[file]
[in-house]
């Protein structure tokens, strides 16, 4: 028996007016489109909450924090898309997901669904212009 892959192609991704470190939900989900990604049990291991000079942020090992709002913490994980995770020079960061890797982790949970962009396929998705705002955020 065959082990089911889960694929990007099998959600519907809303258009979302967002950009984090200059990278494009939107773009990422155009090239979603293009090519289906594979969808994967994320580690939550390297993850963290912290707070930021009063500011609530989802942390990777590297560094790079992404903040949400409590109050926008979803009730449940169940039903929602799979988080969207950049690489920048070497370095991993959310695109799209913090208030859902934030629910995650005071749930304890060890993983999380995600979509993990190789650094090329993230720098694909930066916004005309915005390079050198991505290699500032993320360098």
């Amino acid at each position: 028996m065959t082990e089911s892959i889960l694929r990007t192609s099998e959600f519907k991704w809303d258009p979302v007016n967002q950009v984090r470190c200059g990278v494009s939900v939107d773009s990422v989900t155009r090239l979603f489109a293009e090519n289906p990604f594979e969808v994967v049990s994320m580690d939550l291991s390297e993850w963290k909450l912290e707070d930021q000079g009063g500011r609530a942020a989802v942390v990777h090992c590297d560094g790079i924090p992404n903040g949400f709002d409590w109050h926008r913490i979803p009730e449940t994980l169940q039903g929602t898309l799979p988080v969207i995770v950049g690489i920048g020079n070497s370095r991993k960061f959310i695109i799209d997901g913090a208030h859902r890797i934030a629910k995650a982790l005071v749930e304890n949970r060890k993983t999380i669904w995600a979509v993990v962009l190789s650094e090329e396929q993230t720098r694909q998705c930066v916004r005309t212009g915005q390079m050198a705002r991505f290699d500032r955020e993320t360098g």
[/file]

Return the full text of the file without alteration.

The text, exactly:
[in-house]
């Protein structure tokens, strides 16, 4: 028996007016489109909450924090898309997901669904212009 892959192609991704470190939900989900990604049990291991000079942020090992709002913490994980995770020079960061890797982790949970962009396929998705705002955020 065959082990089911889960694929990007099998959600519907809303258009979302967002950009984090200059990278494009939107773009990422155009090239979603293009090519289906594979969808994967994320580690939550390297993850963290912290707070930021009063500011609530989802942390990777590297560094790079992404903040949400409590109050926008979803009730449940169940039903929602799979988080969207950049690489920048070497370095991993959310695109799209913090208030859902934030629910995650005071749930304890060890993983999380995600979509993990190789650094090329993230720098694909930066916004005309915005390079050198991505290699500032993320360098």
């Amino acid at each position: 028996m065959t082990e089911s892959i889960l694929r990007t192609s099998e959600f519907k991704w809303d258009p979302v007016n967002q950009v984090r470190c200059g990278v494009s939900v939107d773009s990422v989900t155009r090239l979603f489109a293009e090519n289906p990604f594979e969808v994967v049990s994320m580690d939550l291991s390297e993850w963290k909450l912290e707070d930021q000079g009063g500011r609530a942020a989802v942390v990777h090992c590297d560094g790079i924090p992404n903040g949400f709002d409590w109050h926008r913490i979803p009730e449940t994980l169940q039903g929602t898309l799979p988080v969207i995770v950049g690489i920048g020079n070497s370095r991993k960061f959310i695109i799209d997901g913090a208030h859902r890797i934030a629910k995650a982790l005071v749930e304890n949970r060890k993983t999380i669904w995600a979509v993990v962009l190789s650094e090329e396929q993230t720098r694909q998705c930066v916004r005309t212009g915005q390079m050198a705002r991505f290699d500032r955020e993320t360098g």